Augmented Reality tech will redefine slaughtering and meat-handling processes, as well as food purchasing at stores and restaurants. Imagine hospice pods where the dying are virtually transported to sunny beaches. Imagine replacing medical charts with visualizations of a patient’s different systems.
Thanks to the advent of graphical processing units, the commonplace that computing power doubles every 18 months remains on track.
Bottom-up assembly of machines that can perform actions at the cellular level. For instance, delivering chemotherapy payloads directly into cancer cells (and only to cancer cells).
Access to sophisticated agricultural techniques will supercharge local food production.
Consumers will expect complete transparency around the sourcing and production of every ingredient in their food and every material in a product.
Literally shining a light into the brain, to alter the neural oscillation of brainwaves or take control of neuronal firing. This will be used on Alzheimer’s, where it upregulates microglia cells that clean up plaques. It also will be used to take control of pain, and in mental health applications.
One in five adults lives with chronic pain. Pain signals travel along nerves’ Nav 1.7 sodium channel. No less than nine channel blockers are in development, with three already in clinical trials. The potential to decrease pain more radically, without the side effects of opioids, could rescue a huge portion of the population from debilitation.
Massively more powerful than classical computers, quantum computers will let us create tomorrow’s drugs in a fraction of the current R&D cycle—and easily break the military-grade cryptography protecting today’s medical records.
A system of farming that works to trap carbon from the atmosphere in soil in an effort to reverse global trends.
The US is the most religious of all industrialized countries; it’s also the epicenter of medical research. Religious beliefs slow the adoption of assisted reproductive technology (ART), and will repel the adoption of epigenetic editing, though it was in stem cell research that religious beliefs hit the brakes the hardest. The outlier here is end-of-life care; surprisingly, the more religious patients are, the more likely their families are to choose very expensive end-of-life procedures. Hospice care is the preferred option for less religious and nonreligious people.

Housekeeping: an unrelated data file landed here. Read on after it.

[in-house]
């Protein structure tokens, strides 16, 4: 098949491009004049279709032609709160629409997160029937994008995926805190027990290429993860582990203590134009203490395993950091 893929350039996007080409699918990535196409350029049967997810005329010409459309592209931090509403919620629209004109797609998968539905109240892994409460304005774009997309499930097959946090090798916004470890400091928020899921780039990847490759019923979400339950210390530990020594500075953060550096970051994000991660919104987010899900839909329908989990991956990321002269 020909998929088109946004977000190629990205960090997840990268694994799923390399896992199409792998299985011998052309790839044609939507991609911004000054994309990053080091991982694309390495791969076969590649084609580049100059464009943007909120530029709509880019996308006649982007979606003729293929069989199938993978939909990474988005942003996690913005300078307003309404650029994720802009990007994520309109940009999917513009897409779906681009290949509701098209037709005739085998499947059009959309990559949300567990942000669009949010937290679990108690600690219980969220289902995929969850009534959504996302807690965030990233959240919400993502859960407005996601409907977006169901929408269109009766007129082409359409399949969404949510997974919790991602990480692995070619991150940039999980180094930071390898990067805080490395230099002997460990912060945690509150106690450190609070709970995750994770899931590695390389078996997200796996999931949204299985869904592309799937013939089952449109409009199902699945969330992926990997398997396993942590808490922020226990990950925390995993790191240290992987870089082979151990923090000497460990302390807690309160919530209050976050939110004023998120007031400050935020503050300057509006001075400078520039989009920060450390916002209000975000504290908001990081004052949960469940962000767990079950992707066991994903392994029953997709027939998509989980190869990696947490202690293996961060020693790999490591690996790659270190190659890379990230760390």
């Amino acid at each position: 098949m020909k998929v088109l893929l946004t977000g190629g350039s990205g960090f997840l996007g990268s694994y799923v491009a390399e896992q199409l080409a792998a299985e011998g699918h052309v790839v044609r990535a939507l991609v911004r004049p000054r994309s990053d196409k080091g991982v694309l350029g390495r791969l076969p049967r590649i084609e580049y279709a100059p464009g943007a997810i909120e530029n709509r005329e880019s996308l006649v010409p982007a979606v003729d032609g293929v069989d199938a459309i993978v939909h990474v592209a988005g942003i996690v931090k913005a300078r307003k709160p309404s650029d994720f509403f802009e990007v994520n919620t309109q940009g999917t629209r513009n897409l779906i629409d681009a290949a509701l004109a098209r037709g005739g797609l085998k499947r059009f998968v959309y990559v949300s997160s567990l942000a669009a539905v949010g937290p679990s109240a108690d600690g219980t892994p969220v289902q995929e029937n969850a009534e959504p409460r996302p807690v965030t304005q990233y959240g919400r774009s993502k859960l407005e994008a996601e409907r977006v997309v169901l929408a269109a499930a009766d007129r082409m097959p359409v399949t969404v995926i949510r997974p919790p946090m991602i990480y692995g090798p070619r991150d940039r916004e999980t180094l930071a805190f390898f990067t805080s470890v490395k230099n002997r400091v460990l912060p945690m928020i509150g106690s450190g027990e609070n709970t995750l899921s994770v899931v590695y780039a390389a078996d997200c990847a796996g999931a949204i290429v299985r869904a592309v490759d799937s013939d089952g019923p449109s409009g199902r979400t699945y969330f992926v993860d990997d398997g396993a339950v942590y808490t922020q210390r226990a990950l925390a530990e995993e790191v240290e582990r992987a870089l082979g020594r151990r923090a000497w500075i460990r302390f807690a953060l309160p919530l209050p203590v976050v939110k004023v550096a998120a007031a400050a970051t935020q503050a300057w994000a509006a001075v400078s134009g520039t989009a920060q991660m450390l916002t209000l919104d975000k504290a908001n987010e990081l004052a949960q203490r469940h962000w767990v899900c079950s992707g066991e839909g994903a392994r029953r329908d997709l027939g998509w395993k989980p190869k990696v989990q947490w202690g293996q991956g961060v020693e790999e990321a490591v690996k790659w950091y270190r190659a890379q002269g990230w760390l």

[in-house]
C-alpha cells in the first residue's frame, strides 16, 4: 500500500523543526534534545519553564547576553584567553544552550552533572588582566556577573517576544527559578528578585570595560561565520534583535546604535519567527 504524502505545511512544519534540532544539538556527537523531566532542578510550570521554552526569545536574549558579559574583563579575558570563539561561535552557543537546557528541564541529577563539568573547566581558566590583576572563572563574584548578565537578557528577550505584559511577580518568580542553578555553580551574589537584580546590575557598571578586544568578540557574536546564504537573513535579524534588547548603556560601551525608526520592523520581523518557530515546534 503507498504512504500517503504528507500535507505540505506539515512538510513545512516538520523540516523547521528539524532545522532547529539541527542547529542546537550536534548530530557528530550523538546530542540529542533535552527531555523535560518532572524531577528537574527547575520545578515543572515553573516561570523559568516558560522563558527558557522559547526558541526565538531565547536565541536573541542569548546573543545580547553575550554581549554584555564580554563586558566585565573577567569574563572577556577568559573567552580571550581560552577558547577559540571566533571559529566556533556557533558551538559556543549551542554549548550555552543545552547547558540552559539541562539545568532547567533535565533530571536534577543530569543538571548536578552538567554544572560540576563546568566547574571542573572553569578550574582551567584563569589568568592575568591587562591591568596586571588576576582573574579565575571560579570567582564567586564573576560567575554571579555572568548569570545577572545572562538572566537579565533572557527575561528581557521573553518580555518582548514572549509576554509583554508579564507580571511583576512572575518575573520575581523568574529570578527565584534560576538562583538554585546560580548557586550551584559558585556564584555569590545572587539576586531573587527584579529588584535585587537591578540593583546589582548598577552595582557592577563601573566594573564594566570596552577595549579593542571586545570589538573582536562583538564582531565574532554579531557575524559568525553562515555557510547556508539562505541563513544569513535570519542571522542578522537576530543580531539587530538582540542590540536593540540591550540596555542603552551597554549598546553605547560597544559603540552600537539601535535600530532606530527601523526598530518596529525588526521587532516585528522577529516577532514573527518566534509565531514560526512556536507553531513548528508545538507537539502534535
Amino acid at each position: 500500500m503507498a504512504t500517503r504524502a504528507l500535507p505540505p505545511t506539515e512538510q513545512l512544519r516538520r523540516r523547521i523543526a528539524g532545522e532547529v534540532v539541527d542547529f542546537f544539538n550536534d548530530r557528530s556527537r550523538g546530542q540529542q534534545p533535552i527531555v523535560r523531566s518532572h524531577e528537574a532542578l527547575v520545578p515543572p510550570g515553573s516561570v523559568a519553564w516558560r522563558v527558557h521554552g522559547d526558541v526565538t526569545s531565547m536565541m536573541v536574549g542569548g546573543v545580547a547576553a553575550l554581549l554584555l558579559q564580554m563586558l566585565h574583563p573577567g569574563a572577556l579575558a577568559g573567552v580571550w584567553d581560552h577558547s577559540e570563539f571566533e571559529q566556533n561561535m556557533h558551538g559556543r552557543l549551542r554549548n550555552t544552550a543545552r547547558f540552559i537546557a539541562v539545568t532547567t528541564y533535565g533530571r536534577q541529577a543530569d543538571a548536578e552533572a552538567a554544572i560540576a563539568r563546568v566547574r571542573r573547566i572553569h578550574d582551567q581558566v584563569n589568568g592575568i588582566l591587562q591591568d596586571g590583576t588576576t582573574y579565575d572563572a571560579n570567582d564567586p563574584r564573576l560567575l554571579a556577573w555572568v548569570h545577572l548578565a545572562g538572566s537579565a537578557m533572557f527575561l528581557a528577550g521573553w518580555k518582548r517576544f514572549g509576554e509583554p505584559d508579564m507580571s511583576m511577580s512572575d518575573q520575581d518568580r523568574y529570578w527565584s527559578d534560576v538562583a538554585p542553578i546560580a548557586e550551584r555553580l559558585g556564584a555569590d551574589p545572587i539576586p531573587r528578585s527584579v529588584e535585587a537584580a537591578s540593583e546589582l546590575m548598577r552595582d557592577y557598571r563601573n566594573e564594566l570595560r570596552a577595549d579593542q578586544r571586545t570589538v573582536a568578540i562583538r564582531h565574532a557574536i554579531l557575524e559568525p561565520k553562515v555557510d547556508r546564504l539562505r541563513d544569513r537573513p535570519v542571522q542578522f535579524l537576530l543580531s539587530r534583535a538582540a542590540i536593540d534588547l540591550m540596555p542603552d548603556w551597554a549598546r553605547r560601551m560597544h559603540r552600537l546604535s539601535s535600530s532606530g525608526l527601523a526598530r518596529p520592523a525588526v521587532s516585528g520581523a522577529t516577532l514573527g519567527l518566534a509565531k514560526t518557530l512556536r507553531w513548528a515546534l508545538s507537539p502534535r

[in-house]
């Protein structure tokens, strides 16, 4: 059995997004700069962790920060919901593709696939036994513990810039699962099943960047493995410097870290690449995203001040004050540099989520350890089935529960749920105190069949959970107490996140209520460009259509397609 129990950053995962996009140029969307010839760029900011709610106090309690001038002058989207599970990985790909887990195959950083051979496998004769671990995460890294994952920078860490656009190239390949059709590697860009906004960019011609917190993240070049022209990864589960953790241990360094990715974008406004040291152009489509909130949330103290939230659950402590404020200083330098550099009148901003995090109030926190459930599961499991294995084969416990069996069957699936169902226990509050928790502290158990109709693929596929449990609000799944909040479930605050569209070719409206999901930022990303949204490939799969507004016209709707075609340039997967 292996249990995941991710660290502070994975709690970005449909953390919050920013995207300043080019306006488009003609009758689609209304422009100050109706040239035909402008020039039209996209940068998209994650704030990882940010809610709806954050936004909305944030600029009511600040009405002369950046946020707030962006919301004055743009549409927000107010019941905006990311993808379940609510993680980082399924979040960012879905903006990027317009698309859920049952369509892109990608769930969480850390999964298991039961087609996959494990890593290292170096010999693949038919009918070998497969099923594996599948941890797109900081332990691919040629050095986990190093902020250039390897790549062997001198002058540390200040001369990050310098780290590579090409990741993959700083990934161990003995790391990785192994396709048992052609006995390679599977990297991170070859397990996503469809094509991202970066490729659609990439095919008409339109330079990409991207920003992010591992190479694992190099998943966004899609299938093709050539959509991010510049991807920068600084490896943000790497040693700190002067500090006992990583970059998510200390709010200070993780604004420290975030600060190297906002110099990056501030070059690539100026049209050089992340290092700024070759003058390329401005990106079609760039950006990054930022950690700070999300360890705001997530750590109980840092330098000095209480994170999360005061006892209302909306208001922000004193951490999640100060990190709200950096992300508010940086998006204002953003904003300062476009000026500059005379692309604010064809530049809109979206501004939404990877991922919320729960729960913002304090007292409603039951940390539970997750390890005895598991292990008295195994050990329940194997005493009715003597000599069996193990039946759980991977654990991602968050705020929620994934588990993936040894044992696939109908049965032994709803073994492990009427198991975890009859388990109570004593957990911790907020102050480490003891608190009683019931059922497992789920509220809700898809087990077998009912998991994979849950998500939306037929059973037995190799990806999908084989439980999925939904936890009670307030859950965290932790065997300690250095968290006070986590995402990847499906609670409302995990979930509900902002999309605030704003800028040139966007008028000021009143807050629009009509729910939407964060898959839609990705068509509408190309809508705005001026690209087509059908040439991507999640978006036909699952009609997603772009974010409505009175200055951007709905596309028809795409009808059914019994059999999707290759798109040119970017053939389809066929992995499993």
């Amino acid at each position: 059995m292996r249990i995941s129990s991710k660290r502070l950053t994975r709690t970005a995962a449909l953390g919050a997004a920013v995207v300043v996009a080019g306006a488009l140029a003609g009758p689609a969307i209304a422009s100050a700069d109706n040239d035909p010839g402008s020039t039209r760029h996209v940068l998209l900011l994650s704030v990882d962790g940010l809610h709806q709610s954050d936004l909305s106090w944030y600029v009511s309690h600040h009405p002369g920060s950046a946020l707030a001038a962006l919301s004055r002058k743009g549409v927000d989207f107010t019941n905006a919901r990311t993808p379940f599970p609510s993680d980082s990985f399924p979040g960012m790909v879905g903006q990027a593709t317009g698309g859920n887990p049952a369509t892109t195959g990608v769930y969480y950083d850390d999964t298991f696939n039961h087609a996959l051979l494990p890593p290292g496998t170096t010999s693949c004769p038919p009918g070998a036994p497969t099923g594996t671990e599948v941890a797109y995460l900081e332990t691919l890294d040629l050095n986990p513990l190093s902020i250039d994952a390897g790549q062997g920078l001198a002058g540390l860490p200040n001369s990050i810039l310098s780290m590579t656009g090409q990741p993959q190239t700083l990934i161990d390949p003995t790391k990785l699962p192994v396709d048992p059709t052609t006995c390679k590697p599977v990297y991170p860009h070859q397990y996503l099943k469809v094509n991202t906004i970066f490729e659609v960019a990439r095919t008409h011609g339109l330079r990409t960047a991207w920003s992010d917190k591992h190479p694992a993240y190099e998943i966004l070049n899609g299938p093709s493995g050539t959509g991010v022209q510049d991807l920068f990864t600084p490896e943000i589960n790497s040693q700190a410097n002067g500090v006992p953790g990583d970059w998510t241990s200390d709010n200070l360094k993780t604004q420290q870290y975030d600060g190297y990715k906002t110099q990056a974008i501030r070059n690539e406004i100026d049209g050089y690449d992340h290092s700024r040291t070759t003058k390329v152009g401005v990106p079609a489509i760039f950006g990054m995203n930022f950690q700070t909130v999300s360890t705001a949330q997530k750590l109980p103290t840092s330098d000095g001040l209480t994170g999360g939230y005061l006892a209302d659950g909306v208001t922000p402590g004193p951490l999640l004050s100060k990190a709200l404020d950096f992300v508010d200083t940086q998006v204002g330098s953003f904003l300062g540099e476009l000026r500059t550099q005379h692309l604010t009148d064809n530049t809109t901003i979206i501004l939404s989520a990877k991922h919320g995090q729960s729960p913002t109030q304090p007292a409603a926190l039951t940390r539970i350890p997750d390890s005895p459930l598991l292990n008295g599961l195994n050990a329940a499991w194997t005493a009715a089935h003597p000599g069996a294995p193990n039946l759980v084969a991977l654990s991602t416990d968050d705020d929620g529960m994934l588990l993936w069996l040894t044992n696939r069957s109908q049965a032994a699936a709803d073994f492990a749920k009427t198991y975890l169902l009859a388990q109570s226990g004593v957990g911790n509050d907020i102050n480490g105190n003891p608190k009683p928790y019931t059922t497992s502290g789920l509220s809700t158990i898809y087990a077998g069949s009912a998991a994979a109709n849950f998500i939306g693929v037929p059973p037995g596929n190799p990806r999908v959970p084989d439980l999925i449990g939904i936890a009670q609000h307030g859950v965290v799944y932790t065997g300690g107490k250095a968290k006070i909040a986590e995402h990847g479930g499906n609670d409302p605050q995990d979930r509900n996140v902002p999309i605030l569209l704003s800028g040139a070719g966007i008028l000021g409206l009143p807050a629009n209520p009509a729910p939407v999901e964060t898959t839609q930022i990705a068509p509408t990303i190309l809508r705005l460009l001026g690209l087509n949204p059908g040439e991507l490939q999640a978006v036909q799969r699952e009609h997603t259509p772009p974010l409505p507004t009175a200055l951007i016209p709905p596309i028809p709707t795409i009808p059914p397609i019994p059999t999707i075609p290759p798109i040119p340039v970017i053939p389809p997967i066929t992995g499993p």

Miniaturization of robotic instruments will aid in highly complicated or repetitive surgeries, while replacing humans in data-driven procedures like radiology and anesthesiology. Robots will not lead to massive layoffs, but we will need fewer people in healthcare over time, as is the case in almost every industry. At hospitals, robots can clean rooms, transport patients, pick up laundry and deliver medicine.
Digitizing everything from livestock health to personal fitness to biological response to certain ingredients, sensors are already bringing real-time transparency to the food industry and beyond.
By 2020, 7 billion people will be connected to the internet. 5th-generation wireless coverage gives the world untethered connectivity at the speeds necessary for streaming immersive virtual reality at 60 frames per second.
Recent advances in our understanding of the microorganism in healthy soil hold the promise of dramatically reducing inputs (water, fertilizer, pesticides) in agriculture. New studies suggest that creating healthy soil microbiomes may also be the most promising ways to sequester carbon while at the same time increasing crop yields for a growing population.
Rather than injecting new stem cells, these methods hack the signaling that causes our existing stem cells to slow down with age. The effect is to wake up our aged stem cells to function like young stem cells, repairing and regenerating the body.
In 2019, Thunberg spoke to the U.N., met with the Pope and brought attention to the global climate strike on September 20, 2019, which became the largest climate demonstration in human history. She ended 2019 by being named TIME’S Person of the Year. She has inspired hundreds of millions of young children and teens to become fierce in-your-face activists. The Greta Thunberg Effect represents a generational shift in a generations belief about how to effect political change.
Increasing migration to cities, away from areas where food is traditionally cultivated, will spur new methods to bring agriculture into the dense urban environment.
Disparities in wealth account for a barbell effect in experimentation with new food technologies, as high-end food culture develops in indifference to the value market.